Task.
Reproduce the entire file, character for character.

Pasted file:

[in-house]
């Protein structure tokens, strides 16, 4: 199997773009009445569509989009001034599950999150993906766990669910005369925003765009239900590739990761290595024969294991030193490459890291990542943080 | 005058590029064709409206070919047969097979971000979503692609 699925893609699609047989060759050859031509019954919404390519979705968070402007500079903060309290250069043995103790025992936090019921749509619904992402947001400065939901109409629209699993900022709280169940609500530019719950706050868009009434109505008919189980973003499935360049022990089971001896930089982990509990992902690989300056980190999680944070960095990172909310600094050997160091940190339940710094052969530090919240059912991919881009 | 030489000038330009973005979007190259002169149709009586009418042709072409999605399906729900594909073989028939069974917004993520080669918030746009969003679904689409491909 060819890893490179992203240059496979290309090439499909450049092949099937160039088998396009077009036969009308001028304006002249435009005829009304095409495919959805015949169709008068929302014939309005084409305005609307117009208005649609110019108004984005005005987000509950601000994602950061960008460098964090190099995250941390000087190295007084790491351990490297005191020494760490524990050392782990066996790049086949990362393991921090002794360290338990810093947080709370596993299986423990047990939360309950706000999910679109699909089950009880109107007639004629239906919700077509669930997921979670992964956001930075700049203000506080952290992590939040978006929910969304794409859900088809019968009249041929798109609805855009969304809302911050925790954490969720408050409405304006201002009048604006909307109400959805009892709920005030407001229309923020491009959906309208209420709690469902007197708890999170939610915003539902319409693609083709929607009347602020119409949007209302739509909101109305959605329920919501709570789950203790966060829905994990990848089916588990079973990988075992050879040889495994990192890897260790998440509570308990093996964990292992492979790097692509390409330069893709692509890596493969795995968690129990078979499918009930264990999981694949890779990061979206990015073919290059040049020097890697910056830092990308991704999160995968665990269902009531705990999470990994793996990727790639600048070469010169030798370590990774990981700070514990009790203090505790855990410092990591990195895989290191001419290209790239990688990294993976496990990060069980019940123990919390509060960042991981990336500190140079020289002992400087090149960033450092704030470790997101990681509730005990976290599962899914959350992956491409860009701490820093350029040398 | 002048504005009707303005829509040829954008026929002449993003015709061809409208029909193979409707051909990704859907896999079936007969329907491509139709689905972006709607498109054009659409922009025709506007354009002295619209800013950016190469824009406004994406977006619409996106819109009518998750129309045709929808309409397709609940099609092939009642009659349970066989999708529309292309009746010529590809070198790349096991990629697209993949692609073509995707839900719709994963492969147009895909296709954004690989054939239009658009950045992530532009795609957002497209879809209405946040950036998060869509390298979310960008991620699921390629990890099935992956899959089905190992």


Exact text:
[in-house]
């Protein structure tokens, strides 16, 4: 199997773009009445569509989009001034599950999150993906766990669910005369925003765009239900590739990761290595024969294991030193490459890291990542943080 | 005058590029064709409206070919047969097979971000979503692609 699925893609699609047989060759050859031509019954919404390519979705968070402007500079903060309290250069043995103790025992936090019921749509619904992402947001400065939901109409629209699993900022709280169940609500530019719950706050868009009434109505008919189980973003499935360049022990089971001896930089982990509990992902690989300056980190999680944070960095990172909310600094050997160091940190339940710094052969530090919240059912991919881009 | 030489000038330009973005979007190259002169149709009586009418042709072409999605399906729900594909073989028939069974917004993520080669918030746009969003679904689409491909 060819890893490179992203240059496979290309090439499909450049092949099937160039088998396009077009036969009308001028304006002249435009005829009304095409495919959805015949169709008068929302014939309005084409305005609307117009208005649609110019108004984005005005987000509950601000994602950061960008460098964090190099995250941390000087190295007084790491351990490297005191020494760490524990050392782990066996790049086949990362393991921090002794360290338990810093947080709370596993299986423990047990939360309950706000999910679109699909089950009880109107007639004629239906919700077509669930997921979670992964956001930075700049203000506080952290992590939040978006929910969304794409859900088809019968009249041929798109609805855009969304809302911050925790954490969720408050409405304006201002009048604006909307109400959805009892709920005030407001229309923020491009959906309208209420709690469902007197708890999170939610915003539902319409693609083709929607009347602020119409949007209302739509909101109305959605329920919501709570789950203790966060829905994990990848089916588990079973990988075992050879040889495994990192890897260790998440509570308990093996964990292992492979790097692509390409330069893709692509890596493969795995968690129990078979499918009930264990999981694949890779990061979206990015073919290059040049020097890697910056830092990308991704999160995968665990269902009531705990999470990994793996990727790639600048070469010169030798370590990774990981700070514990009790203090505790855990410092990591990195895989290191001419290209790239990688990294993976496990990060069980019940123990919390509060960042991981990336500190140079020289002992400087090149960033450092704030470790997101990681509730005990976290599962899914959350992956491409860009701490820093350029040398 | 002048504005009707303005829509040829954008026929002449993003015709061809409208029909193979409707051909990704859907896999079936007969329907491509139709689905972006709607498109054009659409922009025709506007354009002295619209800013950016190469824009406004994406977006619409996106819109009518998750129309045709929808309409397709609940099609092939009642009659349970066989999708529309292309009746010529590809070198790349096991990629697209993949692609073509995707839900719709994963492969147009895909296709954004690989054939239009658009950045992530532009795609957002497209879809209405946040950036998060869509390298979310960008991620699921390629990890099935992956899959089905190992």